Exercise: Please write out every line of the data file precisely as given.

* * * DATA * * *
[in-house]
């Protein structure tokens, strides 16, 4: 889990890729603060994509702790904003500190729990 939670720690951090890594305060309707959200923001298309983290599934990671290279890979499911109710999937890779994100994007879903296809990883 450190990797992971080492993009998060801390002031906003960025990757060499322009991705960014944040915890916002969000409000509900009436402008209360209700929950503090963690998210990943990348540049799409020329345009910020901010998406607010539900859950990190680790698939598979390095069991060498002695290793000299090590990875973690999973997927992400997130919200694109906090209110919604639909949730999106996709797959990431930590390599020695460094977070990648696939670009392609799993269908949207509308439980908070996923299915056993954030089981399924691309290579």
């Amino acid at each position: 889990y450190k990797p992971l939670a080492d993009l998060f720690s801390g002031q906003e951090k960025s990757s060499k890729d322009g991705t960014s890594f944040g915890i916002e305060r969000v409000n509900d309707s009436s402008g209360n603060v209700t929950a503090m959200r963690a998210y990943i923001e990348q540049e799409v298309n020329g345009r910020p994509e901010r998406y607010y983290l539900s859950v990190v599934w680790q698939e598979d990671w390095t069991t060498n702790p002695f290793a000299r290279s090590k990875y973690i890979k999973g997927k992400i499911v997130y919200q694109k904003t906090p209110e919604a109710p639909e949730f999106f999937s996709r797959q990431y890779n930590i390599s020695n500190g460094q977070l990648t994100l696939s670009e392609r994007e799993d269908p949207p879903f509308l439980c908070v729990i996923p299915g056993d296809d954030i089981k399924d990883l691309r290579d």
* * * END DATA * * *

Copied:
[in-house]
């Protein structure tokens, strides 16, 4: 889990890729603060994509702790904003500190729990 939670720690951090890594305060309707959200923001298309983290599934990671290279890979499911109710999937890779994100994007879903296809990883 450190990797992971080492993009998060801390002031906003960025990757060499322009991705960014944040915890916002969000409000509900009436402008209360209700929950503090963690998210990943990348540049799409020329345009910020901010998406607010539900859950990190680790698939598979390095069991060498002695290793000299090590990875973690999973997927992400997130919200694109906090209110919604639909949730999106996709797959990431930590390599020695460094977070990648696939670009392609799993269908949207509308439980908070996923299915056993954030089981399924691309290579």
């Amino acid at each position: 889990y450190k990797p992971l939670a080492d993009l998060f720690s801390g002031q906003e951090k960025s990757s060499k890729d322009g991705t960014s890594f944040g915890i916002e305060r969000v409000n509900d309707s009436s402008g209360n603060v209700t929950a503090m959200r963690a998210y990943i923001e990348q540049e799409v298309n020329g345009r910020p994509e901010r998406y607010y983290l539900s859950v990190v599934w680790q698939e598979d990671w390095t069991t060498n702790p002695f290793a000299r290279s090590k990875y973690i890979k999973g997927k992400i499911v997130y919200q694109k904003t906090p209110e919604a109710p639909e949730f999106f999937s996709r797959q990431y890779n930590i390599s020695n500190g460094q977070l990648t994100l696939s670009e392609r994007e799993d269908p949207p879903f509308l439980c908070v729990i996923p299915g056993d296809d954030i089981k399924d990883l691309r290579d």